Just imagine that you've found a stunning piece of crystal that you want to ship to your mother. You don't just plop the thing into a box, slap a stamp on it and send it off, do you? Of course not! If you're smart about it, you wrap it in cotton wool, then wrap THAT in bubble wrap, then fill the box with crumpled paper and carefully nestle the bubble-wrapped, cushioned delicate piece inside. Why would you treat the project that you're building with any less care?
When Ken Salchow Jr., who designs network security for a F5 Networks, defines risk management with the following simple equation:
RISK MANAGEMENT = RISK ASSESSMENT + RISK MITIGATION
he hits the nail squarely on the head. Risk management really is as simple as identifying possible things that could go wrong on your project, planning how to avoid them and how to deal with them – and then acting on your plan. Simple, right?
Okay, easier said than done. While every project is different and requires customization, there are a set of standard practices that you can follow to help you design and implement a risk management plan for your project.
Step 1: Do a risk analysis at the start of your project.
Before you can set about planning how to deal with risks, you have to know what they are and how they will affect your project. Your risk analysis needs three parts to be effective:
Identify all possible threats to your project, from a security leak to illness on your management team to a lightning strike that burns the building down.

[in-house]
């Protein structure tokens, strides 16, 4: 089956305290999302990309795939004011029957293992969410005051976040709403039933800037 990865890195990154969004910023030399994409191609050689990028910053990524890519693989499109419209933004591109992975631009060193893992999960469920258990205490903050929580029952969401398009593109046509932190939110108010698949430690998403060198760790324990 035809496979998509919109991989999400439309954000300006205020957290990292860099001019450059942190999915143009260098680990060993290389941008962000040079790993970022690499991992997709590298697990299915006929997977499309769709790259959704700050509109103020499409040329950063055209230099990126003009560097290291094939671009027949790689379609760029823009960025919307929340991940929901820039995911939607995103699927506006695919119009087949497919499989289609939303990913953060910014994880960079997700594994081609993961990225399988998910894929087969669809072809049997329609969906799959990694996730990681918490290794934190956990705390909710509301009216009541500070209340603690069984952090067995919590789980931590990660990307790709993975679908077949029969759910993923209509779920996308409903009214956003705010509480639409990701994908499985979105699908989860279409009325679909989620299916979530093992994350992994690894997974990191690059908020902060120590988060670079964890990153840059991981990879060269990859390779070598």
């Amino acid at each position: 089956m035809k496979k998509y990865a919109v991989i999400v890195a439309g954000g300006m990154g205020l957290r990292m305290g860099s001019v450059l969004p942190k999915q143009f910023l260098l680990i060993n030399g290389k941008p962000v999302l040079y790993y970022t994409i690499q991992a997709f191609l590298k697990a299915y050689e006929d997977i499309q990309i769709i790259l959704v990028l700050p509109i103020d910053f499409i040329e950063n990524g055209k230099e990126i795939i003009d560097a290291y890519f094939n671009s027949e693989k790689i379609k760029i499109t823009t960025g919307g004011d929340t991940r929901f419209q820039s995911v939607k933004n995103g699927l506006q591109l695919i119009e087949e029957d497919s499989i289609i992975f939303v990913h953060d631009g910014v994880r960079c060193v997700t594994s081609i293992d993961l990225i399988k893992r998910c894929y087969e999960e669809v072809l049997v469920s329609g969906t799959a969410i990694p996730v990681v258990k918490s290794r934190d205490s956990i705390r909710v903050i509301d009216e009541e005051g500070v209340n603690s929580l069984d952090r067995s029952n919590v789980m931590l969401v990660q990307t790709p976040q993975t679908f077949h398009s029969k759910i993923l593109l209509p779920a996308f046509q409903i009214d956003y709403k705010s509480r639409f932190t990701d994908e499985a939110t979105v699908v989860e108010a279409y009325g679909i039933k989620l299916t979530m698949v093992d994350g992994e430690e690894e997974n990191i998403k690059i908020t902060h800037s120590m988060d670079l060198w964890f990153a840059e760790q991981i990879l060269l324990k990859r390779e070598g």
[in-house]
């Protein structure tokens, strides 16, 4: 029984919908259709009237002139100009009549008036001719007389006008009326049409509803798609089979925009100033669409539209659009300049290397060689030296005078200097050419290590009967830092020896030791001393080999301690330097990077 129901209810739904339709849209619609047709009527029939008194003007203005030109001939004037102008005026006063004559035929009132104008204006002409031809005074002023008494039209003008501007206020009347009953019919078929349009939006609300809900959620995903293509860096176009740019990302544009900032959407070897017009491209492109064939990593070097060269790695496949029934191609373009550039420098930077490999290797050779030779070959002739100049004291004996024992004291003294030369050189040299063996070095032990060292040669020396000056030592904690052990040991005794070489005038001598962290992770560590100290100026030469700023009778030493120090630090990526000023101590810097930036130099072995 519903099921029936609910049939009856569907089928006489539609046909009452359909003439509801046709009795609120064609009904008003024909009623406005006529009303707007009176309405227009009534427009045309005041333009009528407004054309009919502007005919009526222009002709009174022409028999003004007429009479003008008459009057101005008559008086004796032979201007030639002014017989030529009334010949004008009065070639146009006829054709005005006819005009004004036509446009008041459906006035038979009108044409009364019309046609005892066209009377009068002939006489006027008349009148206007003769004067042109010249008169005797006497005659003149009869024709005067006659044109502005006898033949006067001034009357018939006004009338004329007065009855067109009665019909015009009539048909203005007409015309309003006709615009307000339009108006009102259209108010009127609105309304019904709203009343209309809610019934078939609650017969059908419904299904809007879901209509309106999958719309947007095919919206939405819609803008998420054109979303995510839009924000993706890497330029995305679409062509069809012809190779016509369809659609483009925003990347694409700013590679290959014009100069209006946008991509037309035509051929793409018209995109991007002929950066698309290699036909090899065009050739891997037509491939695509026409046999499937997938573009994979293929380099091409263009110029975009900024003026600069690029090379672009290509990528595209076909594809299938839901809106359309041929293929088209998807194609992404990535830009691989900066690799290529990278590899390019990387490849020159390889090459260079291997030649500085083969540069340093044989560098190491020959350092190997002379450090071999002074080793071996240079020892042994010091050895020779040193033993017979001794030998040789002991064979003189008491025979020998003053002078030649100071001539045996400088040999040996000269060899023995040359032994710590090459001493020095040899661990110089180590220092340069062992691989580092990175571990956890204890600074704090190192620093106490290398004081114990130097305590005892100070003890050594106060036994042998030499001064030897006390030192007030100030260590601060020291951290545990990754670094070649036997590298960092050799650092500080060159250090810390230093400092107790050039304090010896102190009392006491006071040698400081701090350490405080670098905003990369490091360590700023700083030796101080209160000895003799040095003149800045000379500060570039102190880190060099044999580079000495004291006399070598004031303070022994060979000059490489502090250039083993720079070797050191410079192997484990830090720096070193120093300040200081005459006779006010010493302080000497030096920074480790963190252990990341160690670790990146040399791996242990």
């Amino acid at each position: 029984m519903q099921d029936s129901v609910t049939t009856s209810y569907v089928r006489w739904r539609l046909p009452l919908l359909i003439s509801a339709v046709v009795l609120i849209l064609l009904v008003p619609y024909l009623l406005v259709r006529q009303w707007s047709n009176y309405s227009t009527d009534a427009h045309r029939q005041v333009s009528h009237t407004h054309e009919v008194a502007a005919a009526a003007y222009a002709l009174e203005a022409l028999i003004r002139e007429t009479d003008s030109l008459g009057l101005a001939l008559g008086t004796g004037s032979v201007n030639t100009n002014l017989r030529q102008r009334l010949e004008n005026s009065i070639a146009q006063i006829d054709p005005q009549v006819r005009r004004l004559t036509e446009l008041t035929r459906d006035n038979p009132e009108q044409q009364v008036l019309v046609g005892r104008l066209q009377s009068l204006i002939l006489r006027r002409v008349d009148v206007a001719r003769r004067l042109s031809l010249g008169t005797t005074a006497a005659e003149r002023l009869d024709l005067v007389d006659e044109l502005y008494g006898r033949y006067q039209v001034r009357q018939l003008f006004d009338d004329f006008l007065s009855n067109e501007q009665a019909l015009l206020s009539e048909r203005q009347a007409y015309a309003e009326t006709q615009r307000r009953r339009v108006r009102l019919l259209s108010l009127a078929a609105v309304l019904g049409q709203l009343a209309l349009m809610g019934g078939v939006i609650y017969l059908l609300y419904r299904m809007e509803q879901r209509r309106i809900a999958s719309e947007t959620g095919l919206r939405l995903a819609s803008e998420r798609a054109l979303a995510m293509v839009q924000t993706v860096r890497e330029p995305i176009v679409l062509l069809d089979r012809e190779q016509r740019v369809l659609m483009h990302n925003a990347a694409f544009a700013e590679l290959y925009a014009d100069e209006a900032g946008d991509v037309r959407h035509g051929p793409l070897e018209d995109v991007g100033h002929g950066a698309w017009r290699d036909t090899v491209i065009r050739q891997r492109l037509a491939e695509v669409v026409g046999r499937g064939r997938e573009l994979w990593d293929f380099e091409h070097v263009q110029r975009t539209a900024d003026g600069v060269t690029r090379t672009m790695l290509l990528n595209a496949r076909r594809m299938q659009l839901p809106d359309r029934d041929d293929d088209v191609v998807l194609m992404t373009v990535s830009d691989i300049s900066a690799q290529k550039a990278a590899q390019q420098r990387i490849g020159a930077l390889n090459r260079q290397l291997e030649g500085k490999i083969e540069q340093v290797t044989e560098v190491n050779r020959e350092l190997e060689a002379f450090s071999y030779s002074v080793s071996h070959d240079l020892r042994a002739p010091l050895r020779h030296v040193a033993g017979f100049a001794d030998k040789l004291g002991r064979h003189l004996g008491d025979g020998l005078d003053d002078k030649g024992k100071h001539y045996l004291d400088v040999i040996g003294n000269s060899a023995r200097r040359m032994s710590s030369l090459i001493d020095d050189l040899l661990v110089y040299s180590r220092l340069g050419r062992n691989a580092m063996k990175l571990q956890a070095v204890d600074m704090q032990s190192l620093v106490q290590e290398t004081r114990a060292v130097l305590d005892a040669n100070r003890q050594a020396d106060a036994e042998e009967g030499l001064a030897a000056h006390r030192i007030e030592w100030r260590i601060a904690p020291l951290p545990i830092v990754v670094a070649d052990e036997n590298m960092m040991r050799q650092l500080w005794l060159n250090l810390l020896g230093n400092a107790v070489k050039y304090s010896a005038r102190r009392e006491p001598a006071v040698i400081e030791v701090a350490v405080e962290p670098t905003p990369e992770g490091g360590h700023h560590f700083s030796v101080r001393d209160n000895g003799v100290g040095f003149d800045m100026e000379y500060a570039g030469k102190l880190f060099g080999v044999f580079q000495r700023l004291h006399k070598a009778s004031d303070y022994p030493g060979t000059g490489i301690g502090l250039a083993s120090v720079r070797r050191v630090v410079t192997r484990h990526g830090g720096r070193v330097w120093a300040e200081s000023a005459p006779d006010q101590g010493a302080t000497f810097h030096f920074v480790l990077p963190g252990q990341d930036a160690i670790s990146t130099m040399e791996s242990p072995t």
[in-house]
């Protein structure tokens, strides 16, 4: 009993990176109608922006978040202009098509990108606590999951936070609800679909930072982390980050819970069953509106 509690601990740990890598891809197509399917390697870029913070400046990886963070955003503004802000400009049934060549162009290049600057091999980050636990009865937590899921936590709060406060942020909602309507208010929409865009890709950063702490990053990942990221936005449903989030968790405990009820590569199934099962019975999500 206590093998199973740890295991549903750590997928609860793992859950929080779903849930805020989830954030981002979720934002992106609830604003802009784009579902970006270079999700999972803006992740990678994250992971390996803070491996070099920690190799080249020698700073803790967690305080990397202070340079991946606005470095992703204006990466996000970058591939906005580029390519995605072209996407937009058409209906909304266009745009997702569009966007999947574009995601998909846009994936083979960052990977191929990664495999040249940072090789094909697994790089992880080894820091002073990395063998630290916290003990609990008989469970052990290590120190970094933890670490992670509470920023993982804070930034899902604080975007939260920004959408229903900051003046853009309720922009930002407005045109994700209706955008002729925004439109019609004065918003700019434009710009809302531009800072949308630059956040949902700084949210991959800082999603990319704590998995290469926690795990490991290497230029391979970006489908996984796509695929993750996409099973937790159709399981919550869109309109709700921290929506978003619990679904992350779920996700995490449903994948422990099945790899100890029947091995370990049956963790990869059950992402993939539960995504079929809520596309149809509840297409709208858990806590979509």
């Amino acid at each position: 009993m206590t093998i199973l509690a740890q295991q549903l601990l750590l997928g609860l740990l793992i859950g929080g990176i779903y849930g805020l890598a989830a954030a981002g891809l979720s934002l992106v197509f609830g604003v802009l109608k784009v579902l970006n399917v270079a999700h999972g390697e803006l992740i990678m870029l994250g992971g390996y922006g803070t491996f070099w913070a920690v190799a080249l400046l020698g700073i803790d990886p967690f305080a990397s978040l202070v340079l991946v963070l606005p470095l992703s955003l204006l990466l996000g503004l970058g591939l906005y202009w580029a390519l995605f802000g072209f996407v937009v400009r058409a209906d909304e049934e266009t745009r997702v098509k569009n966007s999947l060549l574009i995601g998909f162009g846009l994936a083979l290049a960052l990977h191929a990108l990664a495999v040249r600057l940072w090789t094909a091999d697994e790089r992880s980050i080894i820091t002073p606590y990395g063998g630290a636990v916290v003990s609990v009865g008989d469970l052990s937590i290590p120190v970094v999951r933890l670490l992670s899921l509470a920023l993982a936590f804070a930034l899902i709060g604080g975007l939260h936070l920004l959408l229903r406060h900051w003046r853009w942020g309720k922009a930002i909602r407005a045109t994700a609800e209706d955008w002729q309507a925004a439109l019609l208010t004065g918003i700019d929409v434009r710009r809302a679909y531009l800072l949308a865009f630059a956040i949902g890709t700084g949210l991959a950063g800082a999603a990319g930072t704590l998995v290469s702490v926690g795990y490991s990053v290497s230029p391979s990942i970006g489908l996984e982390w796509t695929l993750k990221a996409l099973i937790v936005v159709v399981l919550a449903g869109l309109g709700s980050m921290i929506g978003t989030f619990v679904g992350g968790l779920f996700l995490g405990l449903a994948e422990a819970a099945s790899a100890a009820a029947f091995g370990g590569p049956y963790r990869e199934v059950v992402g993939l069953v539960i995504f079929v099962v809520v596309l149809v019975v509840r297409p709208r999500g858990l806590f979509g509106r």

Assess the vulnerabilities – where are the holes that will let those threats affect you?
Analyze the effects of each threat on your project or company. What’s the worst that could happen if the worst happens?
Step 2: Design a mitigation plan.
Once you know what dangers you face, you can start to plan how to mitigate the risks.
Mitigation consists of two parts:
- Avoiding the Risk by plugging up those holes you found in your risk analysis
- Lessening the Impact by planning how to deal with the effects.
Suppose your risk analysis identified the loss of a senior member of the project team as a threat that could derail your project. Your risk management plan might include:
- Regular updates and collaboration notes to ensure that a new person could step in and pick up the work
- An insurance policy to provide funds for a quick replacement
- Tagging a backup team member to work closely with each senior project member so that they can carry on in his absence
That’s the essence of risk management in a nutshell. Everyone wants to be positive when they’re starting off on a new project – but by imagining the worst case scenario and planning how to deal with it in advance, you can bubble wrap your work and protect it from the bumps and bangs along the way.